NOTE: Full spoilers for this episode of, “Batwoman” are present in this review

 

 

Batwoman’s had a difficult time pulling its very flawed sophomore season together, but the lead-up to the series’ Season 2 finale was at least fairly solid. This gave the Arrowverse’s struggling Batman Family-themed drama a chance to redeem itself at the finish line, hopefully presenting the foundation for an upcoming third season that may finally allow Batwoman to truly hit its stride. So, can, “Power” fulfill its duty as a satisfactory closer for Season 2? Well, it does leave a few things to be desired, especially when it comes to hastily cleaning up some of the unwelcome story elements left over from the show’s long-running identity crisis, following it having to entirely change its lead character this season. The battle against Black Mask and the False Face Society does present a fairly decent crescendo here however, while also setting up a promising tease for where Batwoman is set to go next once Season 3 premieres in October.

Thus, the final result for Batwoman’s Season 2 finale is that it’s… Okay. It’s not a truly standout episode, but it certainly doesn’t faceplant either. There are some unfortunate storylines that the series inevitably can’t find a smooth resolution for, but this finale does kick off with a pretty strong hook; Black Mask televises a broadcast calling Gotham’s citizens to action, encouraging them to wear masks akin to his, before looting and vandalizing the city, in an effort to tear down its corrupt public institutions. It’s very V for Vendetta, if V was indisputably the bad guy in that story. There’s also another inspired turn through this plot apparently being a false flag attack to boot, with Roman Sionis planning to stage an execution of his own super-villain alter-ego (using a hapless henchman in his place, of course), thus securing his place as the city’s new benefactor and champion through his supposed defeat of Black Mask. That’s also not bad, effectively presenting a dark reflection of the kind of ideal that Ryan’s Batwoman has tried to build for Gotham.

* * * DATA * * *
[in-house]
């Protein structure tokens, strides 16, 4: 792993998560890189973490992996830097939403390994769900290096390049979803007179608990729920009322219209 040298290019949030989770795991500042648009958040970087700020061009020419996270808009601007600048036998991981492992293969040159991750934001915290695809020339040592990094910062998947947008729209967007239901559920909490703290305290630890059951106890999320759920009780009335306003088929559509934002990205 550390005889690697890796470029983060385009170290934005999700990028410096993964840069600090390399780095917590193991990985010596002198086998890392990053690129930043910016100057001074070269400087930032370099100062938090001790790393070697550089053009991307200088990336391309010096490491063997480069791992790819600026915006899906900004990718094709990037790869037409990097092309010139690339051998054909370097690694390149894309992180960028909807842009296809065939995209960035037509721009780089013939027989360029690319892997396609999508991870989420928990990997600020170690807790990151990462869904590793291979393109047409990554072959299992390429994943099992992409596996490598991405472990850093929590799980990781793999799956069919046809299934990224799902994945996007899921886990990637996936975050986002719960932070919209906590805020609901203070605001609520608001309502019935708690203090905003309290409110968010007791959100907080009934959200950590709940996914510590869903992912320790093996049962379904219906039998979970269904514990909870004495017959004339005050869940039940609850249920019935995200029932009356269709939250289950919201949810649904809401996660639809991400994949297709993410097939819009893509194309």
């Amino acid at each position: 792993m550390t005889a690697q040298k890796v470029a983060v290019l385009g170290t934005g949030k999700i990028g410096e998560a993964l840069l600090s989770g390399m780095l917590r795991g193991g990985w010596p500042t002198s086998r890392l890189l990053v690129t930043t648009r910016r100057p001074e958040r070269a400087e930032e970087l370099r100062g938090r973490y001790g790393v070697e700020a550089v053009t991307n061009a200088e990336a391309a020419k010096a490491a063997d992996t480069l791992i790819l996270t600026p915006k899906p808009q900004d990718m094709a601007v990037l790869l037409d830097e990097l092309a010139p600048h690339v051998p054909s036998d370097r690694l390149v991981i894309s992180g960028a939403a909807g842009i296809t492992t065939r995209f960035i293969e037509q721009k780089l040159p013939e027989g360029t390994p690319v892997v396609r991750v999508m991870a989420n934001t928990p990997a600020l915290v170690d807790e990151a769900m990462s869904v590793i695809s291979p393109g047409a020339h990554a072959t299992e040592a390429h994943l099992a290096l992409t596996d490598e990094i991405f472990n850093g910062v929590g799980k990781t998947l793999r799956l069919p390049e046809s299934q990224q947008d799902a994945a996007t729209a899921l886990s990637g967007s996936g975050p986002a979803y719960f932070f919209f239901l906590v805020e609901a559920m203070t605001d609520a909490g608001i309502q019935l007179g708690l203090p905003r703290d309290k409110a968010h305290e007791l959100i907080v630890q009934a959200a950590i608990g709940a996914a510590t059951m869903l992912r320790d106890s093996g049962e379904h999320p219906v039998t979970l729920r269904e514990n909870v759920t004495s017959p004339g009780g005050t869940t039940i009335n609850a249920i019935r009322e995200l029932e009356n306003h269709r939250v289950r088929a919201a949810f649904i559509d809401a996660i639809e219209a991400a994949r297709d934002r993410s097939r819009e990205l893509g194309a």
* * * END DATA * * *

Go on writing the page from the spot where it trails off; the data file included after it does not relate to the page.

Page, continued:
That said, not every element of Black Mask’s endgame makes sense. I have no idea how he managed to both black out all of Gotham and disable its internet and cell service (that latter issue feels way too plot-convenient in this modern age!), plus it’s never adequately explained why Black Mask sees fit to load Russell Tavaroff with an experimental cocktail of Venom and Snakebite. How does that fit in with his plan to encourage Gotham’s citizens to rebel? It just seems like Black Mask is creating a monster for its own sake at that point. Granted, Tavaroff becoming a ‘Bane-Lite’ for the Arrowverse isn’t without potential, but it honestly felt like the only reason that Tavaroff got juiced up on Bane’s drugs is so he could create an obstacle for Luke to battle against, once he finally dons the vigilante mantle of Batwing.

Luke’s evolution into Batwing may have been kicked off on a rather tasteless note, one that tackily exploits real-world police violence against the Black community throughout the U.S., but his next steps to realizing his vigilante identity have been pretty good, especially his inspiration from Arrow’s John Diggle. I do find it a little head-scratching that Luke simply found a fully-functional, optimally-powered Batwing suit in his father’s old workspace though. Again, that’s pretty damn convenient for the plot, possibly suggesting that Batwoman’s showrunners banked on having more than eighteen episodes to work with during this season. Even so, Luke is able to suit up and eventually save Mary from an enraged, hulking Tavaroff, and that’s all we see of him becoming Batwing so far. Not a bad test run, even if it’s also an overly brief and hasty one.